LED and fluorescent lighting, which are becoming more common today because of their energy efficiency, usually give off bluer light. The good news is that they now make both CFLs and LEDs in various color temperatures, allowing you to use them later in the day when your eyes and body will benefit from a warmer, less energetic light.

Another step you can take is to invest in computer glasses. Essentially, computer glasses come equipped with yellow tinted lenses that help to reduce the amount of blue light for your eyes take in.

Of course, the best thing you can do is to reduce your screen time. What this means is cutting down on the amount of time that you spend staring at screens that give out blue light. In today’s modern world, though, this can be difficult. Many of our jobs and daily tasks now require us to look at screens for hours a day. For some of us, we might be looking at a screen giving out blue light for over 10 hours a day.

Making your time looking at screens more efficient is the best way to cut down on your time with screens in general. If you must look at a screen, though, using a filter or computer glasses, especially later at night when your body is winding down, will help cut down on the strain to your eyes and also help your body relax. That way, when it’s time to wind down and go to sleep, your eyes and brain haven’t been stimulated by too much blue light.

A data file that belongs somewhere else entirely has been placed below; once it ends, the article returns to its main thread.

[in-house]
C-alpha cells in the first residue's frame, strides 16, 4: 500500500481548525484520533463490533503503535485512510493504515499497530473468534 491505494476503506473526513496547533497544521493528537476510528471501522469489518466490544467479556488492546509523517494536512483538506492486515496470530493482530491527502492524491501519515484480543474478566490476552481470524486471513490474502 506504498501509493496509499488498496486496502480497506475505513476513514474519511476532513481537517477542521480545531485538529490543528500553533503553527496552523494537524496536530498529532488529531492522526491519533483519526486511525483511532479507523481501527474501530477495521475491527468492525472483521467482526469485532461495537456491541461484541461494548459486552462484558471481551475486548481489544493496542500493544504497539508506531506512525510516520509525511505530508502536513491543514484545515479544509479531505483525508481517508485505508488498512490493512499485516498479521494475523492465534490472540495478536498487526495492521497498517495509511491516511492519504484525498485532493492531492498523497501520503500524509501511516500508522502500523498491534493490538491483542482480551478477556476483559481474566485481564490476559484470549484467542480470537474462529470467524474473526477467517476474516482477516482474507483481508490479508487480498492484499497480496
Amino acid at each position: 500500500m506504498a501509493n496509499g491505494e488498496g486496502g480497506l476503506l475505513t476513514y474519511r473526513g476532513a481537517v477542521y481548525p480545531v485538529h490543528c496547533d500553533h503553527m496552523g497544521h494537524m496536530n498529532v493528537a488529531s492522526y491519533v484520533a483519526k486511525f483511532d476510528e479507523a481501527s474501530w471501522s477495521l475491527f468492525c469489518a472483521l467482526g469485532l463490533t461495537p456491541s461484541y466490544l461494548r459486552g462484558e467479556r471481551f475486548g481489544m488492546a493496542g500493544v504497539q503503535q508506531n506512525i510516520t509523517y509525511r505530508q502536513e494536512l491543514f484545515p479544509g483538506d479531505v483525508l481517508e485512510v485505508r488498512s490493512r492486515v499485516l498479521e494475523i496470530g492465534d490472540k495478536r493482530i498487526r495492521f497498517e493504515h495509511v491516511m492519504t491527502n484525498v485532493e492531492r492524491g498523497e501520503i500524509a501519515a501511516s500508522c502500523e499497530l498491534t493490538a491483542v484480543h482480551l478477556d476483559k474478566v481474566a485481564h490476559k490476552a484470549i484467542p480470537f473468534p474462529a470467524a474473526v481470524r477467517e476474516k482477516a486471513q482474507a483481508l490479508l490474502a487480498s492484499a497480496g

The Right Light for Your Eyes

Again, good lighting design and proper planning will help to make sure that your eyes get the light they need. Using a combination of the light spectrum in your work space, home, and bedroom will allow you to maximize the health benefits your body gets from each kind of light. At the same time, getting healthy amounts of sun exposure will go a long way in protecting your eyes from damage.

Investing in high-quality lighting in the right places will make a huge difference. If you have any questions about our lighting catalog or about which product is right for you, our team of lighting experts is standing by to help you. Call 1-800-983-1315 anytime Monday through Friday, from 6 am to 6 pm Mountain Standard Time (MST), for help with your purchase. We can’t wait to hear from you!